It would basically be an open window but more secure. Not sure how hard it is to connect and disconnect - if difficult maybe just leave it disconnected and plug it up when the stove is not and use and then open it when burning.
The OAK is specific to the stove so it’s pretty well integrated. I could disassemble some pipe I suppose to try it out.


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spacemanspiff

New Member
Sep 13, 2019
19
Vermont
So at this point does everyone think I would be justified in using one of the “band aid” fixes and installing a flue warmer or flue fan? And if so, any reason to go with one over the other?


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peakbagger

Minister of Fire
Jul 11, 2008
4,610
Northern NH
I would go at it another way. Put in air to air heat exchanger on the house and balance it so the house is slightly positive. If the house is slightly higher pressure than outdoors you will not get backdrafting.
 

brenndatomu

Minister of Fire
Aug 21, 2013
4,081
NE Ohio
Are there kitchen and/or bath fans being used that cause the reverse flow to start?
 

fire_man

Minister of Fire
Feb 6, 2009
2,259
North Eastern MA
You said the chimney is the correct height for the roof but that does not mean its high enough for your stove setup or environmental/terrain conditions. I added 2 feet of pipe to my liner and it made a world of difference.

Can you add temporary height to your liner and see if that cures the problem?

Also make sure the cap for the cleanout "T" seals well.
 
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moresnow

Minister of Fire
Jan 13, 2015
885
Iowa
On another note. Why is your fireview burning completely out overnight? Just curious! A thought.
 
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spacemanspiff

New Member
Sep 13, 2019
19
Vermont
You said the chimney is the correct height for the roof but that does not mean its high enough for your stove setup or environmental/terrain conditions. I added 2 feet of pipe to my liner and it made a world of difference.

Can you add temporary height to your liner and see if that cures the problem?

Also make sure the cap for the cleanout "T" seals well.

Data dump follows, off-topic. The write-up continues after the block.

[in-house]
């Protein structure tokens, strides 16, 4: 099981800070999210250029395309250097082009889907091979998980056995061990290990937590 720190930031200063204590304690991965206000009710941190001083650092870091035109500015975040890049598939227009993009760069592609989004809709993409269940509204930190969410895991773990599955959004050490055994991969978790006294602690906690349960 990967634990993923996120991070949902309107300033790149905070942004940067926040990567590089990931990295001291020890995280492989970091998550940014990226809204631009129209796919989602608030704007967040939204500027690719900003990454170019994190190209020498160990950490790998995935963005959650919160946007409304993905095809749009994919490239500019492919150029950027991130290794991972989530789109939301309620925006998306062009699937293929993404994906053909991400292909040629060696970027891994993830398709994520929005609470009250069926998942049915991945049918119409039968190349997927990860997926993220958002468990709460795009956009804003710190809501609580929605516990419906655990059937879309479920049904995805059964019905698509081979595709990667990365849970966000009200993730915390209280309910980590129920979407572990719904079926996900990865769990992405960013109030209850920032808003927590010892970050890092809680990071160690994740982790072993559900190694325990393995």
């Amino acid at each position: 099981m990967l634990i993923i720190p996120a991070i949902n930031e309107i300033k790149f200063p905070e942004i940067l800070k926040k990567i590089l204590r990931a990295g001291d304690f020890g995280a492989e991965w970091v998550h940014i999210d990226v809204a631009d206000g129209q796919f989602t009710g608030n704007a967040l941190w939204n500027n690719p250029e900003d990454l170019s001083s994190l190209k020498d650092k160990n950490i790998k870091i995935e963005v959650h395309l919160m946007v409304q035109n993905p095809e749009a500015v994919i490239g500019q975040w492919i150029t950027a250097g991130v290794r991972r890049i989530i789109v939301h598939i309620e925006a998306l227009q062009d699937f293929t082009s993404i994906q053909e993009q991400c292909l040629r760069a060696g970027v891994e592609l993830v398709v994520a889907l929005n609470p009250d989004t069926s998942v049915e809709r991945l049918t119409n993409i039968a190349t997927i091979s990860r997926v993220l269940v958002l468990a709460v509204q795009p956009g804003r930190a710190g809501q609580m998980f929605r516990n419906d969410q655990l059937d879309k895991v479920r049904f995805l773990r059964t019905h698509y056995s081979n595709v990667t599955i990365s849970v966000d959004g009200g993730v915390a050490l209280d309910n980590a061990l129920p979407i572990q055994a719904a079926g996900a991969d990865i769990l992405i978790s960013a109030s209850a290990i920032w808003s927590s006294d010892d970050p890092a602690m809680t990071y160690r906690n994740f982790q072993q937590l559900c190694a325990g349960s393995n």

I’ll double check the cap.

Regarding temporary extension, I assume it should be insulated right? Just trying to think of what I could use.


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Highbeam

Minister of Fire
Dec 28, 2006
16,105
Mt. Rainier Foothills, WA
For test purposes, uninsulated is fine. Even a cheap chunk of metal hvac duct from the hardware store would work.
 

Highbeam

Minister of Fire
Dec 28, 2006
16,105
Mt. Rainier Foothills, WA
How do you know it is a draft reversal and not just bad air from outside or from another appliance? Does anybody know if the fireview outside air connection is relatively sealed to all of the stove inlets? My bk and hearthstone were 100% supplied from the oak so a reversal would just dump smoke outside via the oak.

I’m still thinking it’s just the gas boiler kicking on as the house cools after the fire dies. The CO from the gas boiler could trip your detector.

Fortunately, I’ve never had a flue flow backwards unless I had a big exhaust fan on in the home. It’s hard to imagine how it could happen with an oak.
 
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spacemanspiff

New Member
Sep 13, 2019
19
Vermont
How do you know it is a draft reversal and not just bad air from outside or from another appliance? Does anybody know if the fireview outside air connection is relatively sealed to all of the stove inlets? My bk and hearthstone were 100% supplied from the oak so a reversal would just dump smoke outside via the oak.

I’m still thinking it’s just the gas boiler kicking on as the house cools after the fire dies. The CO from the gas boiler could trip your detector.

Fortunately, I’ve never had a flue flow backwards unless I had a big exhaust fan on in the home. It’s hard to imagine how it could happen with an oak.
Unfortunately, or fortunately depending on the circumstances, our CO alarms are tied to an alarm service that sends the fire department each time they go off. And if the fire department comes they make the propane people come out too. Then the propane folks stalk all over the place with their hydrocarbon and CO detectors. And after the third visit and inspection the boiler was definitively ruled out as a culprit, haha.


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begreen

Mooderator
Staff member
Nov 18, 2005
78,132
South Puget Sound, WA
For test purposes, uninsulated is fine. Even a cheap chunk of metal hvac duct from the hardware store would work.
If it's just for a test, get a 3-4' piece of 6" light gauge warm air duct like Highbeam suggests. On a calm couple days, remove the cap and push the crimped edge of the duct into the top of the liner. Try it out during the day with a smaller fire so that you can observe the full burn cycle. You might also want to alert the fire dept that you are conducting these tests and to call first if they are receiving an alarm. (Or can the phone connection to the dept. be temporarily cut off?) If this makes little difference, then I'm with peakbagger with installing an HRV to put a slight positive pressure in the space. If it makes a notable difference then a proper, permanent chimney extension is the answer.

Can you post an exterior full house (and hillside) picture of the chimney?